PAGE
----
This practice can lead to a potentially dangerous situation. As the plant starts to grow and turn green once again, the nitrate uptake is accelerated. Plant enzymes (such as nitrate reductase) are still not present in great enough quantities or active enough to convert the nitrate to plant proteins. Therefore the plant nitrate concentrations become even greater in the first few days after the first rain.

Producers should exercise caution and test forages before cutting or grazing shortly after a drought-ending shower. Some of the greatest concentrations of nitrate in forages will be recorded at this time. Usually by 7 – 10 days after the rain, plant metabolism returns to normal and nitrate accumulations begin to decrease. Be sure to test the forage before cutting and storing a large quantity of potentially poisonous hay.

Against a Stacked Deck

Against a Stacked Deck

Angus Journal

Compiled by Larry Corah and Mark McCully

Considering all of the factors that combine to reduce marbling deposition in cattle today, it is no wonder Certified Angus Beef® (CAB®) acceptance levels are on the low side.

Most of these factors relate to management and environment rather than genetics, but confronting them should help to overcome their negative effect. That’s why CAB Supply Development created the white paper, “Declining Quality Grades: A Review of Factors Reducing Marbling Deposition in Beef Cattle,” now available on the Web at cabpartners.com/ news/whitepapers.


Electronic ID Tags Trials Get Mixed Reviews from Sale Barn Operators

Electronic ID Tags Trials Get Mixed Reviews from Sale Barn Operators

High Plains Journal

OMAHA (DTN) — Some sale barns, including some of the largest in the country, have been trying out electronic tags to test the effectiveness of a controversial animal identification system. So far results have varied.

Sale-barn operators say producers who use electronic tags in their cattle are getting premium prices, but the technology hasn’t effectively caught up with sale barns that push 1,000 cattle or more an hour through their sale rings.

At the National Cattlemen’s Beef Association summer meeting this week in Reno, cattle producers and sale-barn operators are learning more about some of the early experiences implementing animal identification programs.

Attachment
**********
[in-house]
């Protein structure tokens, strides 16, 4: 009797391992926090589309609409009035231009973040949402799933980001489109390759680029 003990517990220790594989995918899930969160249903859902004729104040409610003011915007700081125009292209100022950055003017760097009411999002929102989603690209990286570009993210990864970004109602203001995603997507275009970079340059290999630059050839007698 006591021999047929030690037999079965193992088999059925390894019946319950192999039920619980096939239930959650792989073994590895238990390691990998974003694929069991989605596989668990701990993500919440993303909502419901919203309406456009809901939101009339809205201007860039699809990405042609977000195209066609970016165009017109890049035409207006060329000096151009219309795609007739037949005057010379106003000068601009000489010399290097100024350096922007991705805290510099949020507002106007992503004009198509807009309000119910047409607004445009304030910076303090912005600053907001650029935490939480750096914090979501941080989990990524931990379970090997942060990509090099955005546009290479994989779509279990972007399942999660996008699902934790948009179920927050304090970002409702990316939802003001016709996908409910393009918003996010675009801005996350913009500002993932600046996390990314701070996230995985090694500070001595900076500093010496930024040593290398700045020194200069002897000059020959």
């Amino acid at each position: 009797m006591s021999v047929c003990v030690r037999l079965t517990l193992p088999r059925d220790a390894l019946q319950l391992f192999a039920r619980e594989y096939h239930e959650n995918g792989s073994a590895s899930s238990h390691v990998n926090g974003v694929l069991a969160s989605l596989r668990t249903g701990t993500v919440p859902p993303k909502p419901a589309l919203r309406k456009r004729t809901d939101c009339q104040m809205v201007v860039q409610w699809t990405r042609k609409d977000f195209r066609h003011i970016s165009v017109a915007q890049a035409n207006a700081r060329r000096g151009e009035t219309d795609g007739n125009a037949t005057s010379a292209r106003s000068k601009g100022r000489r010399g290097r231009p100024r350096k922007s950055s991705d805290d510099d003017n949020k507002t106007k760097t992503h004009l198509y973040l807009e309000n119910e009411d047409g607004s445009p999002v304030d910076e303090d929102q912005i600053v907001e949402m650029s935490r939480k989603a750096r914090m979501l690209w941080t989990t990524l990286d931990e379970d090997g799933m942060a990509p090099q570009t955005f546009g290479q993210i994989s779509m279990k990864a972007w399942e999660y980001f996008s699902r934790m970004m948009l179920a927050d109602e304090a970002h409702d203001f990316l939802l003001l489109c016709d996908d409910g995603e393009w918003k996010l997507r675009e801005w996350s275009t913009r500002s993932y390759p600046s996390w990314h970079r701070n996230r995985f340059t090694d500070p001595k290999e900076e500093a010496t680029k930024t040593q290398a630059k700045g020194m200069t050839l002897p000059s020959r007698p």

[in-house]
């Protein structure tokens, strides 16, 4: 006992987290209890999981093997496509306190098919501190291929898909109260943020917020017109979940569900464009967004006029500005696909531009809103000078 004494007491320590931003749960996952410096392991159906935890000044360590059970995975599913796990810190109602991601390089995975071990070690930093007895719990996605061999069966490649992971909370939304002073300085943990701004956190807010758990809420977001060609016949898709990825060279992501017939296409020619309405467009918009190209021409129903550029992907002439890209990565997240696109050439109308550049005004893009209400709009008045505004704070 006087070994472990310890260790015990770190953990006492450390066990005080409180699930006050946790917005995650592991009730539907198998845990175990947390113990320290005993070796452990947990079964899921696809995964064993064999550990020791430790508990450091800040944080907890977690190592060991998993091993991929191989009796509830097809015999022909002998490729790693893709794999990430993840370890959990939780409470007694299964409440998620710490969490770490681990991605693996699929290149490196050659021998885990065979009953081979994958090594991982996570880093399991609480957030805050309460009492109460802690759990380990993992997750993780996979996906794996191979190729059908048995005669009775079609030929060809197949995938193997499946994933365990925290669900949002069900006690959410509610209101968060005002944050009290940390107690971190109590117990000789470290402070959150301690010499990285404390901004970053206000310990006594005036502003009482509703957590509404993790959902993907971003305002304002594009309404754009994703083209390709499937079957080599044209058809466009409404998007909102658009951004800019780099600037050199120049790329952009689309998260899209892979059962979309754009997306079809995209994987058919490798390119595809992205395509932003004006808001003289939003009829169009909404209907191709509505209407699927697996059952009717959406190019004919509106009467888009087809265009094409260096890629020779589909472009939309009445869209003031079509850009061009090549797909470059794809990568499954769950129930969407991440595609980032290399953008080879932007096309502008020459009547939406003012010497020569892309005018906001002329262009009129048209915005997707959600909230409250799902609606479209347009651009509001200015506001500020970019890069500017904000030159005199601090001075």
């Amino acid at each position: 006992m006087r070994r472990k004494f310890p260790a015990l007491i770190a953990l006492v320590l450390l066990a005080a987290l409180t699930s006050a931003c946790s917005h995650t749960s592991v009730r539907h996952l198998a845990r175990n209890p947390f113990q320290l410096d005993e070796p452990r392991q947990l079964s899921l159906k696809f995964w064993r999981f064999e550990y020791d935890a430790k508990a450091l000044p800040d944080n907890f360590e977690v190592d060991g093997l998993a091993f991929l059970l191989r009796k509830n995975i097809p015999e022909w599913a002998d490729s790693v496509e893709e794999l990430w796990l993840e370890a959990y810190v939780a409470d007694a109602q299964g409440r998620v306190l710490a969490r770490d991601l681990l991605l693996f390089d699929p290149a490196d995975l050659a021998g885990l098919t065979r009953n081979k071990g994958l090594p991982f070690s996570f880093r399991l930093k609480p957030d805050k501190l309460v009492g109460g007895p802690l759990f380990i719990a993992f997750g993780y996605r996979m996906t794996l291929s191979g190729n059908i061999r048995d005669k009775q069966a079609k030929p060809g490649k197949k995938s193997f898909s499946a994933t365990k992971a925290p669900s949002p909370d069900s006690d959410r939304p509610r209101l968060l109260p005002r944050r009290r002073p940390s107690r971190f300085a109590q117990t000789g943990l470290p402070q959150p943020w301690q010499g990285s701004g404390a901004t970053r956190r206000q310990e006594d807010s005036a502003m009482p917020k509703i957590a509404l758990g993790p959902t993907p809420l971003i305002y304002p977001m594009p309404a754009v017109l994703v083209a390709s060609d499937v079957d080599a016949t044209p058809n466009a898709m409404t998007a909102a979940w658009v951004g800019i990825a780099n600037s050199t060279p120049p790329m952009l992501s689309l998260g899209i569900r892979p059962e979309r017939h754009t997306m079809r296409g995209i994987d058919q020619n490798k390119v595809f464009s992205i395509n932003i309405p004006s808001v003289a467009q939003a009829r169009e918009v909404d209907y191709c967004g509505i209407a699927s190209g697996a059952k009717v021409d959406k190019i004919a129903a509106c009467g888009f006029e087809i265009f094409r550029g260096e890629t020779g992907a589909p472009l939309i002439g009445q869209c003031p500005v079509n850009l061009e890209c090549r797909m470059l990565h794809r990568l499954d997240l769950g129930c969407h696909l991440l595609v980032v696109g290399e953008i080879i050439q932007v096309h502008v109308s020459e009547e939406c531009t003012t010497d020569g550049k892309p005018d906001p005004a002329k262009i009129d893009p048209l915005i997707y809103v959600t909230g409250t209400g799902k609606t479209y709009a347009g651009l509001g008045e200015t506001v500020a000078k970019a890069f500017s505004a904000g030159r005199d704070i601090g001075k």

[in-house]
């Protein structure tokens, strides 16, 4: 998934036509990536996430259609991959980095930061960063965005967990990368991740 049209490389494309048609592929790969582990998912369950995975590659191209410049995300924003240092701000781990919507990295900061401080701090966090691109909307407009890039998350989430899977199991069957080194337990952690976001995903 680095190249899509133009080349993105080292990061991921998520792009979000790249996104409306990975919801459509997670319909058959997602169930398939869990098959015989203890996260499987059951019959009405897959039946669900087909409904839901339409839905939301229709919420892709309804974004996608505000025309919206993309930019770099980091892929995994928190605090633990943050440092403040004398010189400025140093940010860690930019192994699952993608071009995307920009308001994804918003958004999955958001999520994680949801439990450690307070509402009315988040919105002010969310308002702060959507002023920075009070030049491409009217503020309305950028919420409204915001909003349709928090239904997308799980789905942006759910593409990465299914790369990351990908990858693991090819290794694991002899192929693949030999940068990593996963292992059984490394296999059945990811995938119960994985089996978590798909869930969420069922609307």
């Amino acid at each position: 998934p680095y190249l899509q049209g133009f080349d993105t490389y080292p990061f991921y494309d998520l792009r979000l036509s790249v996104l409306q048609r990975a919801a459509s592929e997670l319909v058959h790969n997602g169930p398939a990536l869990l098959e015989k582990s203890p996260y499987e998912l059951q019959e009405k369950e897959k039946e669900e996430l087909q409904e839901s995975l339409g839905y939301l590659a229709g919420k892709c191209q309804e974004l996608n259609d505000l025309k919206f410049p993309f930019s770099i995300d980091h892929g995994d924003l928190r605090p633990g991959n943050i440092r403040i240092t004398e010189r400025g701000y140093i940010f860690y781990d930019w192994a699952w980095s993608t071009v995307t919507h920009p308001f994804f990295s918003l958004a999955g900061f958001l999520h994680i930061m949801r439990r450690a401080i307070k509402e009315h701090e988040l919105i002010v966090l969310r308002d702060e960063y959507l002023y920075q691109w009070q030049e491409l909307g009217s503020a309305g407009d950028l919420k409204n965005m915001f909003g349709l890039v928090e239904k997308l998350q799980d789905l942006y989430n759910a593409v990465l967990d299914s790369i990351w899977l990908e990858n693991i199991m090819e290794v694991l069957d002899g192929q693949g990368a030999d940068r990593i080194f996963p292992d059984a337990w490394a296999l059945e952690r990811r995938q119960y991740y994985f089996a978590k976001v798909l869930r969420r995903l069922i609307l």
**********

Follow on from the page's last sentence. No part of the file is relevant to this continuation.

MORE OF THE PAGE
Grass-fed beef, hold the chemicals

Grass-fed beef, hold the chemicals

By Tory N. Parrish
Observer-Dispatch, (NY)

DEANSBORO — Hay may be for horses, but it’s not for cows — at least not according to Troy Bishopp.

The farmer, known as “The Grass Whisperer,” has been tapping into a relatively new market by raising grass-fed only cows for a LaGrangeville beef company. That company, New York Beef, markets its “natural, 100-percent grass-fed” beef as a step above competitors who use antibiotics and growth implants to grow bigger cattle faster.

“We don’t have to do anything at all. All we have to do is manage it,” Bishopp said of the minimal technology used to enhance cattle growth at Bishopp Family Farm.


NCBA Says Troops Should Eat U.S. Beef

NCBA Says Troops Should Eat U.S. Beef (07/14/06 07:15)

High Plains Journal

OMAHA (DTN) — U.S. cattle producers want the military to start buying beef from U.S. packing plants to serve to troops overseas, rather than serving beef from other countries.

Members of the National Cattlemen’s Beef Association adopted a resolution Thursday seeking to push the U.S. military to require companies that supply troops in Iraq and other countries to buy beef processed in the United States.


Atlantic farm wins top environmental award

Atlantic farm wins top environmental award

Atlantic News Telegraph (IA)

The Hunt family of Clan Farms, in Atlantic ,is one of seven Regional Winners in the 16th annual Environmental Stewardship Award Program (ESAP). The award program recognizes cattle operations that are proven stewards of the land, dedicated to natural resource conservation through the use of innovative, cost effective stewardship practices.


Market outlook brings positive news

Market outlook brings positive news

Western Livestock Journal

The National Cattlemen’s Beef Association (NCBA) held its annual summer meeting in Reno, NV, last week. During the first general session last Tuesday, Randy Blach of Cattle-Fax provided his much anticipated market outlook for the second half of 2006. Overall, Blach said he sees good things for the market between now and the end of the fourth quarter. He believes the industry has already seen the summer low at the $78 level, so long as a few wildcard factors don’t intervene.

The strength in prices has helped to bolster support for the fed cattle market. He said that despite industry concerns, the number of cattle on feed isn’t significantly higher than last year.